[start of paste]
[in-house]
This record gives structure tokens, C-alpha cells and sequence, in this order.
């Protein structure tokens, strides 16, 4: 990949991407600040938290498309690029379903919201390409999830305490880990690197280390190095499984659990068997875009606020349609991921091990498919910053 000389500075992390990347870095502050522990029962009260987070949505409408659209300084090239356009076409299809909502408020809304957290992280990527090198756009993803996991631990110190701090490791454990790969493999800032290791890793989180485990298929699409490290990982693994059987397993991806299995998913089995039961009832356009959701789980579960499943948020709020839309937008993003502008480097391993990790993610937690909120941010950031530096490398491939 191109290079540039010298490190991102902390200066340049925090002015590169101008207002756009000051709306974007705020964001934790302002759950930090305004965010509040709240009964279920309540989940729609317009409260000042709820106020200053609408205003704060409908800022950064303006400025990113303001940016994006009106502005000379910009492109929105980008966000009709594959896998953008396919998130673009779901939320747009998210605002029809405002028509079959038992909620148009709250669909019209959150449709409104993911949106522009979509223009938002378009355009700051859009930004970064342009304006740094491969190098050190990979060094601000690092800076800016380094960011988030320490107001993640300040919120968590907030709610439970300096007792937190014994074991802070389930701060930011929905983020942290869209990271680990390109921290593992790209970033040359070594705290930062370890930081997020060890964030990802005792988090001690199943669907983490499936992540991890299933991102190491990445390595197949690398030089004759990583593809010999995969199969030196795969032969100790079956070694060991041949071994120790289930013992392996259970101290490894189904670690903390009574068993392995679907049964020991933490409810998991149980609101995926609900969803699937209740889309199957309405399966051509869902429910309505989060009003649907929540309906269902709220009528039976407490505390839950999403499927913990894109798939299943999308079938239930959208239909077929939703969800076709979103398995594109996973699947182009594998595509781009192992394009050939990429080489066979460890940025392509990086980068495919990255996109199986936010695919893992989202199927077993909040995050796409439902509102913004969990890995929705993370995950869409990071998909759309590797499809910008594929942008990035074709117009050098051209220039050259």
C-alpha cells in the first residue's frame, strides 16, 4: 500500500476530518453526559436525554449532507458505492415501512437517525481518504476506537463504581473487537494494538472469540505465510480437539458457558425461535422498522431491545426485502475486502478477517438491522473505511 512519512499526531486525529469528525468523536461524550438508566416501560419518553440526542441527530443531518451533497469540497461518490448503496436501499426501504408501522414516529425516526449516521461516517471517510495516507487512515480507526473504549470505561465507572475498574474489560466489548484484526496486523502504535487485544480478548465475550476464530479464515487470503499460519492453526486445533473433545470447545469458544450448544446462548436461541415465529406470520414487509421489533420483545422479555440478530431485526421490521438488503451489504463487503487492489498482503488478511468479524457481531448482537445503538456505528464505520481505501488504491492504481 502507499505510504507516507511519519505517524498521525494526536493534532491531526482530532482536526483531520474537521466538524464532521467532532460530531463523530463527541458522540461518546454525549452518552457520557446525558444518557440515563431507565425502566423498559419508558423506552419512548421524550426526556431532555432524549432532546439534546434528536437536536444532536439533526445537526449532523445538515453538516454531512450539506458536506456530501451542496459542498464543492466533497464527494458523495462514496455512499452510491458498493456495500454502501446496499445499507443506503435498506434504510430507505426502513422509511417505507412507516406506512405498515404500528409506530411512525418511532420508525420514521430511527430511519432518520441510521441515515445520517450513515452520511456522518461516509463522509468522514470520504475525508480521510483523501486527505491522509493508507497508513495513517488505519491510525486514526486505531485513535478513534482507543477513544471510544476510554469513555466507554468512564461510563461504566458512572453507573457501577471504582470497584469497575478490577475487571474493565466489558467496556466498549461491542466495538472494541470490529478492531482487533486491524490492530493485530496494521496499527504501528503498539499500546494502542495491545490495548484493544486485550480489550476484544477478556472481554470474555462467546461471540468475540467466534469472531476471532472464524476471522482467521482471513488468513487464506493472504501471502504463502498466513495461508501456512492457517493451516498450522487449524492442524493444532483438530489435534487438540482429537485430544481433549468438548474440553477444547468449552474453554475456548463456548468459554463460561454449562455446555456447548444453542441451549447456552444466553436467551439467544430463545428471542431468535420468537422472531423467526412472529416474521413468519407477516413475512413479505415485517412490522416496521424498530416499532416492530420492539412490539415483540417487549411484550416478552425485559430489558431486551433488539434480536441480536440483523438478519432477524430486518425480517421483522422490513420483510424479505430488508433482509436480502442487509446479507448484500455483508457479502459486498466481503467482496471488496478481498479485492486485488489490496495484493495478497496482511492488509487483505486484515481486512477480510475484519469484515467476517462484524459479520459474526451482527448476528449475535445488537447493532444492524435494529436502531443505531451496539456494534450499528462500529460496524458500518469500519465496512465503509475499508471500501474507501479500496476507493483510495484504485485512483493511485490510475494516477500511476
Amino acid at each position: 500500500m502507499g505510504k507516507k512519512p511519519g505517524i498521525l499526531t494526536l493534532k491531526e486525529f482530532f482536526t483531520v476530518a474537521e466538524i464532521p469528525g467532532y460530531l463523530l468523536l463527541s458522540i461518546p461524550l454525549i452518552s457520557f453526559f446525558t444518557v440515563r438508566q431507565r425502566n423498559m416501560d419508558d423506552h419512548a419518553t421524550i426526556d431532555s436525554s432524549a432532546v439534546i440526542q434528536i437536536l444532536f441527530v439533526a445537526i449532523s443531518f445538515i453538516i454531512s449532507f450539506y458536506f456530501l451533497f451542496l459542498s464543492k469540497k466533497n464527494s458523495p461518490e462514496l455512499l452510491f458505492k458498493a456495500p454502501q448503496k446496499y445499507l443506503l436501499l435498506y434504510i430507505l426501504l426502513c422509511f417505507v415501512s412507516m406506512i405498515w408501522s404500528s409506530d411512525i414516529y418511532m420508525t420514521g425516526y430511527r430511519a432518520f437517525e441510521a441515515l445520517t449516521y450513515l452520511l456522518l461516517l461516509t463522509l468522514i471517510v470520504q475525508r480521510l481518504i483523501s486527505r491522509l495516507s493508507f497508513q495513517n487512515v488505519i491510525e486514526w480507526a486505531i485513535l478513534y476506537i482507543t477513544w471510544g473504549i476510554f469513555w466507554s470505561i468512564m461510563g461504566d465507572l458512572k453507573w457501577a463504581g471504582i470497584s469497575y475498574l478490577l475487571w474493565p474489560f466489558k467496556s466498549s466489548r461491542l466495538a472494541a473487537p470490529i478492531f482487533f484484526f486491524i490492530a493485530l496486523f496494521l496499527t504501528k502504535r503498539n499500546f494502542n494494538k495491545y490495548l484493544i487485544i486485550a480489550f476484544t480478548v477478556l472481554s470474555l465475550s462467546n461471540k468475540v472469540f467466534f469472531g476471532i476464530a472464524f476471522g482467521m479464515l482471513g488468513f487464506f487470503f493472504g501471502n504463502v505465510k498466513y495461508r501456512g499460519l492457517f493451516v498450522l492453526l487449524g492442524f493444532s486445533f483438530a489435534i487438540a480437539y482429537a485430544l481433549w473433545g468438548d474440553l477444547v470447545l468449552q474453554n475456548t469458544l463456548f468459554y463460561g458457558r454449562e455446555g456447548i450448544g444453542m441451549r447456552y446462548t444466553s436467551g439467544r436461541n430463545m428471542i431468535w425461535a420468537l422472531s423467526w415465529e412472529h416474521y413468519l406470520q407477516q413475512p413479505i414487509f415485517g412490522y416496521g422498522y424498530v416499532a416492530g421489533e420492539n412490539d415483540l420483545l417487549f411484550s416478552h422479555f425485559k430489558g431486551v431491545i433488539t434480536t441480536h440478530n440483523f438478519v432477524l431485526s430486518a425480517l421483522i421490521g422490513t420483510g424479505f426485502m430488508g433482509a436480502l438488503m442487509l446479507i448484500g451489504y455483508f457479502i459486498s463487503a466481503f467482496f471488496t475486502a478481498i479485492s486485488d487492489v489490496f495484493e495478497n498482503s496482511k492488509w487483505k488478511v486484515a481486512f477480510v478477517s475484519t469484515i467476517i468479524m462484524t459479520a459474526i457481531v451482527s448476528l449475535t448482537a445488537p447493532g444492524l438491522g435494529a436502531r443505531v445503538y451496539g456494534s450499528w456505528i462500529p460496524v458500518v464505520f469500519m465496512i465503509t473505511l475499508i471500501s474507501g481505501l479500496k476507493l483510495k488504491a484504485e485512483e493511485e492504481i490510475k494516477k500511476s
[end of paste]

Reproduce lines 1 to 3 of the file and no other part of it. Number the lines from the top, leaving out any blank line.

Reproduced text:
[in-house]
This record gives structure tokens, C-alpha cells and sequence, in this order.
């Protein structure tokens, strides 16, 4: 990949991407600040938290498309690029379903919201390409999830305490880990690197280390190095499984659990068997875009606020349609991921091990498919910053 000389500075992390990347870095502050522990029962009260987070949505409408659209300084090239356009076409299809909502408020809304957290992280990527090198756009993803996991631990110190701090490791454990790969493999800032290791890793989180485990298929699409490290990982693994059987397993991806299995998913089995039961009832356009959701789980579960499943948020709020839309937008993003502008480097391993990790993610937690909120941010950031530096490398491939 191109290079540039010298490190991102902390200066340049925090002015590169101008207002756009000051709306974007705020964001934790302002759950930090305004965010509040709240009964279920309540989940729609317009409260000042709820106020200053609408205003704060409908800022950064303006400025990113303001940016994006009106502005000379910009492109929105980008966000009709594959896998953008396919998130673009779901939320747009998210605002029809405002028509079959038992909620148009709250669909019209959150449709409104993911949106522009979509223009938002378009355009700051859009930004970064342009304006740094491969190098050190990979060094601000690092800076800016380094960011988030320490107001993640300040919120968590907030709610439970300096007792937190014994074991802070389930701060930011929905983020942290869209990271680990390109921290593992790209970033040359070594705290930062370890930081997020060890964030990802005792988090001690199943669907983490499936992540991890299933991102190491990445390595197949690398030089004759990583593809010999995969199969030196795969032969100790079956070694060991041949071994120790289930013992392996259970101290490894189904670690903390009574068993392995679907049964020991933490409810998991149980609101995926609900969803699937209740889309199957309405399966051509869902429910309505989060009003649907929540309906269902709220009528039976407490505390839950999403499927913990894109798939299943999308079938239930959208239909077929939703969800076709979103398995594109996973699947182009594998595509781009192992394009050939990429080489066979460890940025392509990086980068495919990255996109199986936010695919893992989202199927077993909040995050796409439902509102913004969990890995929705993370995950869409990071998909759309590797499809910008594929942008990035074709117009050098051209220039050259």